• Gregory, P.J.; George, T.S.; Hallett, P.D.; Bengough, A.G. (2012) Advances in rhizosphere effects on soil-root growth interactions., In: Advances in Modeling Agricultural Systems: Trans-disciplinary Research, Synthesize, Modeling, and Applications (eds. Dennis Timlin and Laj Ahuja). ASA-SSSA-CSSA, Madison, WI.
  • Stockdale, E.A.; Goulding, K.W.T.; George, T.S.; Murphy, D.V. (2011) Soil Fertility., In:
  • George, T.S.; Fransson, A.; Hammond, J.P.; White, P.J. (2011) Phosphorus nutrition: Rhizosphere processes, plant response and adaptations., In: Buenemann, E., Oberson, A. & Frossard, E. (eds.). Phosphorus in Action - Biological Processes in Soil Phosphorus Cycling. Springer, Dordrecht, Netherlands, Chapter 10, 245-271.
  • White, P.J.; Bengough, A.G.; Bingham, I.J.; George, T.S.; Karley, A.J.; Valentine, T.A. (2009) Induced mutations affecting root architecture and mineral acquisition in barley., In: Shu, Q.Y. (ed.). Induced Plant Mutations in the Genomics Era. Food and Agriculture Organisation of the United Nations, Rome, Italy, pp381-384
  • George, T.S.; Richardson, A.E. (2008) Potential and limitations to improving crops for enhanced phosphorus utilisation., In: White, P.J. & Hammond, J.P. (eds.). The Ecophysiology of Plant-Phosphorus Interactions. Springer, Dordrecht, The Netherlands, Chapter12, pp247-270.

  • Blackstock, K.L.; Brooker, R.; Pakeman, R.J.; Ellis, C.; George, T.; Iason, G.; Gilbert, L.; Artz, R,.R.E.; Irvine, R.J.; McVittie, A.; Newey, S.; Mitchell, R.; Gimona, A.; Fischer, A.; Begg, G.; Maxwell, J. (2017) Ecosystems and Land Use Stakeholders Engagement Group (ELSEG) Workshop Report., Workshop, Victoria Quay, Edinburgh, 20 November 2017.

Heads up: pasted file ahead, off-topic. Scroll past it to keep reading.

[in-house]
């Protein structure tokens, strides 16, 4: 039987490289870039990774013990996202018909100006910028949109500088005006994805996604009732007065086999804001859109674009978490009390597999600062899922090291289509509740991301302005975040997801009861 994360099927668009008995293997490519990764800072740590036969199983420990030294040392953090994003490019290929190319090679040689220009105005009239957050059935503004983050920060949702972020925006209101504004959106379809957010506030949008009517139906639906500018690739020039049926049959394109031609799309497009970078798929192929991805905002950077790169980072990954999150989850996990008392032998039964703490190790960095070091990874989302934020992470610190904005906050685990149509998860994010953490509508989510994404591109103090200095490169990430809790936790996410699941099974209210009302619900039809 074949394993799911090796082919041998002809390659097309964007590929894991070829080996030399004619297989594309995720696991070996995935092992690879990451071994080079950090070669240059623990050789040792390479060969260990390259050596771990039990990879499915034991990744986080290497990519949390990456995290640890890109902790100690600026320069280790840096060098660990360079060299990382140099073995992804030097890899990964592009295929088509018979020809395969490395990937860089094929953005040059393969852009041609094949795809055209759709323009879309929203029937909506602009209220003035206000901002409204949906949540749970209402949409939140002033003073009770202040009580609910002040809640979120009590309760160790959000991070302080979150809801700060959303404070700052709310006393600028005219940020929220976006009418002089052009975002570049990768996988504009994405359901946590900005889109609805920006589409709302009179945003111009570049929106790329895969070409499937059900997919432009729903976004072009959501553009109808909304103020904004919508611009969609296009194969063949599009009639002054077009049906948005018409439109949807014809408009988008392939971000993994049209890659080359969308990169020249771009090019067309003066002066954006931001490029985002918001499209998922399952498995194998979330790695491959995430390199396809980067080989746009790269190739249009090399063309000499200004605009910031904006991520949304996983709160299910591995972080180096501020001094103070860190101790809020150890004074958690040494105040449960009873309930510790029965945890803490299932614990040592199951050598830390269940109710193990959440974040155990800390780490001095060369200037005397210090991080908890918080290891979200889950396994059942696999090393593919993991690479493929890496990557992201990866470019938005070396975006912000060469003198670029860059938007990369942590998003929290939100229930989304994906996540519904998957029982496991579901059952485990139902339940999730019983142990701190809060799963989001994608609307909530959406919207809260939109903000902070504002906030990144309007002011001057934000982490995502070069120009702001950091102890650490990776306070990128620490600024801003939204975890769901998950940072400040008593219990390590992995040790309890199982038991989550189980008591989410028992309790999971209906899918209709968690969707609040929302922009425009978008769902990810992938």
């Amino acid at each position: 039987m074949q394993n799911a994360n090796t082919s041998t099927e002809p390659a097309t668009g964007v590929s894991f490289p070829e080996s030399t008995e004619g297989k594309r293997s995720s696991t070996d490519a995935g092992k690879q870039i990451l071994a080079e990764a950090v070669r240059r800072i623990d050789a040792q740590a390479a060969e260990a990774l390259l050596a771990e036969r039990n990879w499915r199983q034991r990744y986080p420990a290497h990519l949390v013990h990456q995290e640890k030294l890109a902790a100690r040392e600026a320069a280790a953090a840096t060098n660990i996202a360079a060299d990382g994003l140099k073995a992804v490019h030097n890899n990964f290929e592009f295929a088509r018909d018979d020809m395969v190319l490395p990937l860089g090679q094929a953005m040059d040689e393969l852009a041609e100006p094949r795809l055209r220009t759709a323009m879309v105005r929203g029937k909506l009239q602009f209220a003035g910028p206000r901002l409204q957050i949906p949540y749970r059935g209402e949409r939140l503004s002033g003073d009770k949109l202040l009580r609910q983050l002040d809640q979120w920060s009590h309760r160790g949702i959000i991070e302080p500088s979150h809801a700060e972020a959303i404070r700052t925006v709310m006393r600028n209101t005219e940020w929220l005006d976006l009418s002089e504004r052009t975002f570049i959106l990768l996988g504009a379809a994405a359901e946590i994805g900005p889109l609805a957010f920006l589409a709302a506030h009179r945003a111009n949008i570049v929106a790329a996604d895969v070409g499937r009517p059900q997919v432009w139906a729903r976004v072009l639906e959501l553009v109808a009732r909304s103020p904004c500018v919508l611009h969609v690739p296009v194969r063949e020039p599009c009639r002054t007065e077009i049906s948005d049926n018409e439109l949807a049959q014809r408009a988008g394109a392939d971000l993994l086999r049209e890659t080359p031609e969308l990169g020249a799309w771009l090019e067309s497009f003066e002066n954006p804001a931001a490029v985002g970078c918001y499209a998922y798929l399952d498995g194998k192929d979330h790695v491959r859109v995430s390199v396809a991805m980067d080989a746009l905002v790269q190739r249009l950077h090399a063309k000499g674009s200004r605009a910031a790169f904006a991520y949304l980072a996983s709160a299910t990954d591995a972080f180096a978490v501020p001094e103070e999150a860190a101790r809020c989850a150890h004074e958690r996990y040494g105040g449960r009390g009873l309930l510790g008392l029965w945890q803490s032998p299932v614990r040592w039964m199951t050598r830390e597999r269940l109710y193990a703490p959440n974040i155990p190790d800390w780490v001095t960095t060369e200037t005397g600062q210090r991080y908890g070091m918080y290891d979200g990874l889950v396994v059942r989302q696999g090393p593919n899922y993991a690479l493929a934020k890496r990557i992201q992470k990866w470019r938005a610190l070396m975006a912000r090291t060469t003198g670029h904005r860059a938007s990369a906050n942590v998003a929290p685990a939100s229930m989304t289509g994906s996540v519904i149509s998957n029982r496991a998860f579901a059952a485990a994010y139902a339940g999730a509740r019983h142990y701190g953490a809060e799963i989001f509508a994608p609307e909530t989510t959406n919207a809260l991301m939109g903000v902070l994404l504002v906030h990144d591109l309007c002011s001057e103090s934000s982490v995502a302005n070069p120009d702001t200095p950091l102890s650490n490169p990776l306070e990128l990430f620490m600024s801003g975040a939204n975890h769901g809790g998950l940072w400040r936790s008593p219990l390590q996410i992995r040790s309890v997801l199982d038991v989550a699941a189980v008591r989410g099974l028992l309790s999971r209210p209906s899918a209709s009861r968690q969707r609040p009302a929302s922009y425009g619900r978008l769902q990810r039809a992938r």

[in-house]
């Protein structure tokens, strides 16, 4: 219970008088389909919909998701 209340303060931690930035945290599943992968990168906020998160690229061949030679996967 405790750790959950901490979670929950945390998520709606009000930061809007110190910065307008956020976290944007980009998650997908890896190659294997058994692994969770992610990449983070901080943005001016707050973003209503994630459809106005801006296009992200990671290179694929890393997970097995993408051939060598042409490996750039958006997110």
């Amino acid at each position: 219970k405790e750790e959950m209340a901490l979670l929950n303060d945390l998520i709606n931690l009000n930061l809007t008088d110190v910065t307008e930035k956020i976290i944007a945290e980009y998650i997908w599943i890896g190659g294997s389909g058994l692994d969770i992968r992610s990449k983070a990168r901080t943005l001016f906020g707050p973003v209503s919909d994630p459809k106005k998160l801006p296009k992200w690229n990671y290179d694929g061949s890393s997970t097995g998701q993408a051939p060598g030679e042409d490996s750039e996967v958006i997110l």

• McKenzie, B.M.; Stobart, R.; Brown, J.L.; George, T.S.; Morris, N.; Newton, A.C.; Valentine, T.A.; Hallett, P.D. (2017) Platforms to test and demonstrate sustainable soil management: integration of major UK field experiments., AHDB Final Report RD-2012-3786, 178pp.
  • Prashar, A.; George, T.S.; Ramsay, G.; Hallett, P.D.; Jones, H.G.; Hedley, P.E.; McNicol, J.W.; Dale, M.F.B.; White, P.J.; Bryan, G.J. (2010) Water use efficiency in potato., Annual Report of the Scottish Crop Research Institute for 2009, pp42-44.
  • George, T.S.; Wishart, J.; Brown, L.K.; Ramsay, G.; Bradshaw, J.E.; Gregory, P.J.; White, P.J. (2009) Variation in drought tolerance in potatoes., BPC Report.
  • George, T.S.; Brown, L.; Wishart, J.; Thompson, J.; Wright, G.M.; Ramsay, G.; Bradshaw, J.E.; White, P.J. (2008) Phosphorus efficient potatoes., Annual Report of the Scottish Crop Research Institute for 2007, pp42-43.

Printed from /staff/tim-george on 21/07/19 05:23:28 AM

The James Hutton Research Institute is the result of the merger in April 2011 of MLURI and SCRI. This merger formed a new powerhouse for research into food, land use, and climate change.